The hottest month ever for US housing could be just the start of a more sustainable rally

home housing residential construction worker builder
Construction workers are pictured building a new home in Vienna, Virginia, outside of Washington, October 20, 2014.

  • March saw home sales accelerate further and price growth hit its fastest rate since the mid-2000s.
  • The rally isn’t sustainable, but a rebound in building will allow for months of healthy growth, Redfin said.
  • Millennial homeownership is on the rise and should spur the construction of millions of homes per year.
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The US housing boom wasn’t built to last.

What began as a hefty uptick in home purchases evolved into an all-out buying spree in a matter of months. Americans taking advantage of low borrowing costs and looking to flee cities for suburbs snapped up homes at a rate not seen since the mid-2000s housing bubble.

It didn’t take long for strains to crop up. Homebuilders struggled to keep up with demand, and lumber shortages cut into construction. The national supply of existing homes fell to a record low in January and stayed there in February, even as the pace of sales slowed. Inventories of US single-family homes now sit 40% lower than at the start of the pandemic, while apartment inventory is down 10%, according to UBS data.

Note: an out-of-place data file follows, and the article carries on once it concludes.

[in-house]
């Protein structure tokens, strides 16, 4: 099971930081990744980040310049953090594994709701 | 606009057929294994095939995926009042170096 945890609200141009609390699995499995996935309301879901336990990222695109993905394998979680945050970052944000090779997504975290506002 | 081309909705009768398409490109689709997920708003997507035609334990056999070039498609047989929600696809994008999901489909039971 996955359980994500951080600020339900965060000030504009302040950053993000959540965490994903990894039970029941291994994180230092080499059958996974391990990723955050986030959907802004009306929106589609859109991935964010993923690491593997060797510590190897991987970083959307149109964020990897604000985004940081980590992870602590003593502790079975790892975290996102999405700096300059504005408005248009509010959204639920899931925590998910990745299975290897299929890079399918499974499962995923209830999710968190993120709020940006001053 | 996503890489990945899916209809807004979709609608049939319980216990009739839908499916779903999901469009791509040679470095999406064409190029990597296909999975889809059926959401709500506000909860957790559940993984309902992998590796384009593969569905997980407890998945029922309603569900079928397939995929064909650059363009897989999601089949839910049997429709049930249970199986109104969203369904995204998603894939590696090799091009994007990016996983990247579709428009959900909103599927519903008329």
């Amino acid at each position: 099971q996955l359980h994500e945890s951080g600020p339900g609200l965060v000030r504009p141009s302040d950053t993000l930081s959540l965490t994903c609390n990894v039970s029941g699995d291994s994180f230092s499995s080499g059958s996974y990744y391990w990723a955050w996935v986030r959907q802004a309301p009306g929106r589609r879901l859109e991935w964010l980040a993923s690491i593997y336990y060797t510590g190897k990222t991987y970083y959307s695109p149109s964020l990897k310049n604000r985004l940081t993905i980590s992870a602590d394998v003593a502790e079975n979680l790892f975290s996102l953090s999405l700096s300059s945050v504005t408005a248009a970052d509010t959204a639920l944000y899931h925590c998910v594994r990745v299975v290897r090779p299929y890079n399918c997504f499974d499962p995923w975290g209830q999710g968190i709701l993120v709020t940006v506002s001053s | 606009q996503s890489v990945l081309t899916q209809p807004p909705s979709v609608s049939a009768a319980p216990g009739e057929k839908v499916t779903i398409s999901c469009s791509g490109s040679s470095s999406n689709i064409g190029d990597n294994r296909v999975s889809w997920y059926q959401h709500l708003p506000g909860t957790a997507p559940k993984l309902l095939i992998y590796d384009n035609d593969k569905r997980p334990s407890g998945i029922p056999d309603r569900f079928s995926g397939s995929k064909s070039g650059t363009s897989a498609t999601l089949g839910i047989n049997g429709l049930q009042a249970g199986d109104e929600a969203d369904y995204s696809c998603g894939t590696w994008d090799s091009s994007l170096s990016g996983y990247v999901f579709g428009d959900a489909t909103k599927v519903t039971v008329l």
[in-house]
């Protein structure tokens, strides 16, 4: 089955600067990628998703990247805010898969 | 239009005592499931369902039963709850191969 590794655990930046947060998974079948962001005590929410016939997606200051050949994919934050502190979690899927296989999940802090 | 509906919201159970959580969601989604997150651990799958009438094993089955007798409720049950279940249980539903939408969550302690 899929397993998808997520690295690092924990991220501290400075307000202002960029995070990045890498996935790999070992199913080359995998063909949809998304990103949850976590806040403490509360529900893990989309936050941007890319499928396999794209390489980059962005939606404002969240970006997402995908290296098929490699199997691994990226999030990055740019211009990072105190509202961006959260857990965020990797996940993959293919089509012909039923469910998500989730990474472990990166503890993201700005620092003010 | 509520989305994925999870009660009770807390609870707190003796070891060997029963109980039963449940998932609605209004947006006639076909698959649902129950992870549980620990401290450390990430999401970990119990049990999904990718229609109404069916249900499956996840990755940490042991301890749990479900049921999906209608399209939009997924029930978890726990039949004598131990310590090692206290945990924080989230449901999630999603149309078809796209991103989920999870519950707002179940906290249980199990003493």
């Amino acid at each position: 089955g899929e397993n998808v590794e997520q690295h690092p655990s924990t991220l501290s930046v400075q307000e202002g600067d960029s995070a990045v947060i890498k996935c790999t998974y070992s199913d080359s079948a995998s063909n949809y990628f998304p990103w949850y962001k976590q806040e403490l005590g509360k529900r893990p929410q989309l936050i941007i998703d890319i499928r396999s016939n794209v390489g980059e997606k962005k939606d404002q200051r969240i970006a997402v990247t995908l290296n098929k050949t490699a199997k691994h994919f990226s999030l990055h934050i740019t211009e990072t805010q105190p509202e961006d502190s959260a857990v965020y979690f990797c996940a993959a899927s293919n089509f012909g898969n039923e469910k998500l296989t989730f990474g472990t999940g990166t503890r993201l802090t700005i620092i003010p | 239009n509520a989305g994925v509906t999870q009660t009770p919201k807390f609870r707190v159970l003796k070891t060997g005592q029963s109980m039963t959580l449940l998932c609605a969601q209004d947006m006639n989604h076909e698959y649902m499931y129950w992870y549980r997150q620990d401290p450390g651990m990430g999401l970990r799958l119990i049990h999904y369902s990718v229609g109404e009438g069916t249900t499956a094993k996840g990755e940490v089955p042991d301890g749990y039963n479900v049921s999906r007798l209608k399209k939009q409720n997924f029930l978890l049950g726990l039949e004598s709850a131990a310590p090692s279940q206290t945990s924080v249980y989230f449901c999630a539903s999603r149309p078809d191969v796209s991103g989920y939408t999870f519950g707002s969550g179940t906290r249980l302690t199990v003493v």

UBS EVIDENCE LAB
Source: UBS Evidence Lab.

The supply-demand imbalance was most evident in home prices. The national median home-sale price grew at the fastest year-over-year rate on record in March, according to Redfin data published Thursday, which called it the hottest month ever in the US housing market. This extraordinary price inflation now risks making the housing market far less accessible at a time of intense economic struggle.

Potential homebuyers need not worry, Taylor Marr, lead economist at Redfin, said. After the housing’s hottest month in history, stronger homebuilding activity and attractive mortgage rates should help the market settle into a slower and more sustainable expansion, he added.

“Despite the intense competition and high prices we face, I still see more big gains to be made in home equity,” Marr said in the Thursday report. “Waiting for the market to cool could take many months, and at that point we may have missed out on the opportunity to benefit from these super-low mortgage rates and price gains in the year ahead.”

Solving the decade-old problems plaguing the housing market

One factor that should ease pressures on the market is a sharp uptick in homebuilding. Housing starts leaped nearly 20% last month to their highest level since 2006, according to Census Bureau data published Friday. Permits for building residential units also swung higher, albeit at a slower pace. The readings follow February declines linked to harsh winter storms.

Contractors are also growing increasingly confident in market conditions. The National Association of Home Builders and Wells Fargo sentiment index edged higher in an early April reading, boosted mainly by new traffic from prospective buyers.